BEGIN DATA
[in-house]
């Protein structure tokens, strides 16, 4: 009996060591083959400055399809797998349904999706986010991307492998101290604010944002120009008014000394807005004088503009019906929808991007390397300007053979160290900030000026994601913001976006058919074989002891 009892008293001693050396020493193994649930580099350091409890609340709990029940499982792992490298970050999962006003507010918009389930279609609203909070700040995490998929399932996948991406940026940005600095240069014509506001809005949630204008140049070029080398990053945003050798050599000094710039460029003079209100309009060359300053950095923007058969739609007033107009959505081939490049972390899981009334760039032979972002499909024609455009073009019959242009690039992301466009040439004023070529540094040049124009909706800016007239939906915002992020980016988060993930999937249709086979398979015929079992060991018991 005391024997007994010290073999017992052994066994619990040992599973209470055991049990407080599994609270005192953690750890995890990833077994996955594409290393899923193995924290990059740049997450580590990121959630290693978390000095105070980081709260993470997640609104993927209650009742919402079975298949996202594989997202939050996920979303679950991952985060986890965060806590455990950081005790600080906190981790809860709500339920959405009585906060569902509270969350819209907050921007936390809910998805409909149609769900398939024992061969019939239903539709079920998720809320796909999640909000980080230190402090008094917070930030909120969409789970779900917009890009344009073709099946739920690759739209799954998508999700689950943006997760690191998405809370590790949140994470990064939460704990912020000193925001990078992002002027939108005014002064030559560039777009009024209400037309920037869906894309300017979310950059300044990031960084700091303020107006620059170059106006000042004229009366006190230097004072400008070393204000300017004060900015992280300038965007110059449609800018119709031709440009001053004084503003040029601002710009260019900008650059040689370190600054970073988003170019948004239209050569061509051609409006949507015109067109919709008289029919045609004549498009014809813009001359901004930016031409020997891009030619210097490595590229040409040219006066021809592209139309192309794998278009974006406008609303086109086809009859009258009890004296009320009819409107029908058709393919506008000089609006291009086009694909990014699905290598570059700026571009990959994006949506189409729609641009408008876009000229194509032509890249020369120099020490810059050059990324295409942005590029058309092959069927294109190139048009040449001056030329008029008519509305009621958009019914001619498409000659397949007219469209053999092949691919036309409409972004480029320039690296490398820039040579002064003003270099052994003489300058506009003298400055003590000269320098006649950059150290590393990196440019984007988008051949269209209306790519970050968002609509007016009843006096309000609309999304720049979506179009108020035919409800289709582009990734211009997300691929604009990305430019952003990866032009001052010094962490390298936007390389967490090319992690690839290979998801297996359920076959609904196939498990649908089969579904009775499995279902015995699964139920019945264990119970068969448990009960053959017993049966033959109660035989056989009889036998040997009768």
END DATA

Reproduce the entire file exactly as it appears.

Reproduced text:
[in-house]
């Protein structure tokens, strides 16, 4: 009996060591083959400055399809797998349904999706986010991307492998101290604010944002120009008014000394807005004088503009019906929808991007390397300007053979160290900030000026994601913001976006058919074989002891 009892008293001693050396020493193994649930580099350091409890609340709990029940499982792992490298970050999962006003507010918009389930279609609203909070700040995490998929399932996948991406940026940005600095240069014509506001809005949630204008140049070029080398990053945003050798050599000094710039460029003079209100309009060359300053950095923007058969739609007033107009959505081939490049972390899981009334760039032979972002499909024609455009073009019959242009690039992301466009040439004023070529540094040049124009909706800016007239939906915002992020980016988060993930999937249709086979398979015929079992060991018991 005391024997007994010290073999017992052994066994619990040992599973209470055991049990407080599994609270005192953690750890995890990833077994996955594409290393899923193995924290990059740049997450580590990121959630290693978390000095105070980081709260993470997640609104993927209650009742919402079975298949996202594989997202939050996920979303679950991952985060986890965060806590455990950081005790600080906190981790809860709500339920959405009585906060569902509270969350819209907050921007936390809910998805409909149609769900398939024992061969019939239903539709079920998720809320796909999640909000980080230190402090008094917070930030909120969409789970779900917009890009344009073709099946739920690759739209799954998508999700689950943006997760690191998405809370590790949140994470990064939460704990912020000193925001990078992002002027939108005014002064030559560039777009009024209400037309920037869906894309300017979310950059300044990031960084700091303020107006620059170059106006000042004229009366006190230097004072400008070393204000300017004060900015992280300038965007110059449609800018119709031709440009001053004084503003040029601002710009260019900008650059040689370190600054970073988003170019948004239209050569061509051609409006949507015109067109919709008289029919045609004549498009014809813009001359901004930016031409020997891009030619210097490595590229040409040219006066021809592209139309192309794998278009974006406008609303086109086809009859009258009890004296009320009819409107029908058709393919506008000089609006291009086009694909990014699905290598570059700026571009990959994006949506189409729609641009408008876009000229194509032509890249020369120099020490810059050059990324295409942005590029058309092959069927294109190139048009040449001056030329008029008519509305009621958009019914001619498409000659397949007219469209053999092949691919036309409409972004480029320039690296490398820039040579002064003003270099052994003489300058506009003298400055003590000269320098006649950059150290590393990196440019984007988008051949269209209306790519970050968002609509007016009843006096309000609309999304720049979506179009108020035919409800289709582009990734211009997300691929604009990305430019952003990866032009001052010094962490390298936007390389967490090319992690690839290979998801297996359920076959609904196939498990649908089969579904009775499995279902015995699964139920019945264990119970068969448990009960053959017993049966033959109660035989056989009889036998040997009768």